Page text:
Tempe church provides sanctuary for undocumented immigrant

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By Christina O'Haver By Christina O'Haver
By Christina O'Haver By Christina O'Haver
By Christina O'Haver By Christina O'Haver
By Christina O'Haver By Christina O'Haver
By Christina O'Haver By Christina O'Haver

PHOENIX -- The Sanctuary Movement is back in Arizona.

For the third time this summer, an undocumented immigrant is taking sanctuary in a church in an attempt to avoid deportation. This time it is happening in Tempe at University Presbyterian Church.

The congregation has decided to help 24-year-old Luis Lopez, who came to the United States as an unaccompanied minor from Guatemala when he was 16.

He says he has been applying for asylum since arriving and was given a work permit, but just recently a judge denied his request for asylum and told him to leave.

He is married to a legal resident and is a father figure to her two children.

Rather than live in daily fear that immigration officials will come to their home and deport him, Lopez has decided to move into a small office space off the church's sanctuary in hopes that ICE officials will not come onto church grounds to deport him.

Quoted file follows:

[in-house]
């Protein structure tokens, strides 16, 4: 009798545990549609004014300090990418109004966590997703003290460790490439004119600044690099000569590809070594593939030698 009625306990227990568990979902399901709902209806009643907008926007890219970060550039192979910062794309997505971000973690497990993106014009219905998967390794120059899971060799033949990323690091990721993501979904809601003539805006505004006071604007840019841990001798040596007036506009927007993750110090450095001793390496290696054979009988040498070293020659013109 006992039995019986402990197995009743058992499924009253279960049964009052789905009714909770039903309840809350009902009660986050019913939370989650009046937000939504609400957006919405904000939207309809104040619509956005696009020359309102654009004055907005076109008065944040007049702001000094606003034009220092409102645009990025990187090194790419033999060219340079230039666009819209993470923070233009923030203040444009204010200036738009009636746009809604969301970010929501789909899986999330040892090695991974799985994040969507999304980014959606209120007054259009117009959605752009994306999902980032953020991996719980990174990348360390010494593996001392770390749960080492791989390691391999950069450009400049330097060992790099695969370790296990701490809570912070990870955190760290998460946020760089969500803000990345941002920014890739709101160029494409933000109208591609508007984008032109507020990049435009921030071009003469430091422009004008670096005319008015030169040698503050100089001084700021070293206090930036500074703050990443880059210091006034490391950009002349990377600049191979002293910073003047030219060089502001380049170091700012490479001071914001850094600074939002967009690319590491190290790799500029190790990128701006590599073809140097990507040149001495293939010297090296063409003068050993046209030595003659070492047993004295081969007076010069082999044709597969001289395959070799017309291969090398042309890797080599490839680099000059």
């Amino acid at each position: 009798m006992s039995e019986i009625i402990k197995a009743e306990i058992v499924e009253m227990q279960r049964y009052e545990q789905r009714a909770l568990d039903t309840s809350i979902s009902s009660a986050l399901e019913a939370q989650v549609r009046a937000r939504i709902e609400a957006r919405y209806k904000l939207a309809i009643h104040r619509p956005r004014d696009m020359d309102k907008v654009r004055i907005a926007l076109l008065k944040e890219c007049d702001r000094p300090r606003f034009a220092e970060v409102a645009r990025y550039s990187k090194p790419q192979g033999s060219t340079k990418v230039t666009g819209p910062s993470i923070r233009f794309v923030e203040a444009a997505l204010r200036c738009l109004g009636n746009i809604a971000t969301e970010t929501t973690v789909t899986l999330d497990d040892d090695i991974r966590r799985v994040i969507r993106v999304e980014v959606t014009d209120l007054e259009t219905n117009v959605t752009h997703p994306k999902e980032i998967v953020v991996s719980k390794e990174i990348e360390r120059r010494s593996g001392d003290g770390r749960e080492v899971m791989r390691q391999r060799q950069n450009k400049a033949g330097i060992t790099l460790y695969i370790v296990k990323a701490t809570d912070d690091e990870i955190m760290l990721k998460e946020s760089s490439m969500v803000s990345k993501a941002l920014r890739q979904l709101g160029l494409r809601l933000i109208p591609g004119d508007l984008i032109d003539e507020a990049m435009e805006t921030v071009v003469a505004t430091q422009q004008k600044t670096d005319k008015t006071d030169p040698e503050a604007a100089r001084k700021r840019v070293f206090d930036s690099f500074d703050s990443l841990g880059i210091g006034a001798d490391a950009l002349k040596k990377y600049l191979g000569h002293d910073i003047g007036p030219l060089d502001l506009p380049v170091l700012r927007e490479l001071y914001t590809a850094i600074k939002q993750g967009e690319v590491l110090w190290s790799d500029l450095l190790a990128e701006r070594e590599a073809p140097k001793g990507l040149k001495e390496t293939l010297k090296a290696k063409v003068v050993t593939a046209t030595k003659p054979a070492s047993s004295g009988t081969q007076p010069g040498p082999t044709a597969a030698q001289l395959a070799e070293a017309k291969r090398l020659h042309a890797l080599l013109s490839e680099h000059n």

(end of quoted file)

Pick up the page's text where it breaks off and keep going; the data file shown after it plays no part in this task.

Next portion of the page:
When asked what it is like to live away from his family, he says through a translator, "I feel a little sad but, at the same time, I know that I run less risk being here than being at home, so I feel safer."

Being at the church does not give Lopez any legal protection, but in past sanctuary cases, immigration officials have not only let the person in question stay at the church but have actually worked out a stay of deportation for the individual.

The church pastor, the Rev. Eric Lederman, says they are prepared to allow Lopez to stay at the church for as long as it takes.

"Tonight we have blowup mattress, and in a couple days we will have real beds," Lederman said. "We're hoping that it won't last that long, and we're hoping ICE will change their mind with regards to his deportation and give him a stay."

Lederman says he is helping Lopez fight deportation because the immigrant fits ICE's own guidelines for leniency. He came here as a child, he has no criminal background, his wife is a legal resident, and he supports her children.

When asked what he thinks about the people who say he is helping Lopez break the law, Lederman responds, "Scriptures tell us that we are to love our neighbor. He did break a civil law, but he is not a criminal. We are not breaking any laws by keeping him here. We are not harboring fugitive. We are well within our rights to do this."

Lopez says he is prepared to hole up at the church for as along as it takes.

He says, "Because I have my family here ... I want to be able to stay here in the U.S."

Lederman adds that he is trying to send a message to President Obama and Congress "that the madness must stop, that we need to stop breaking up families."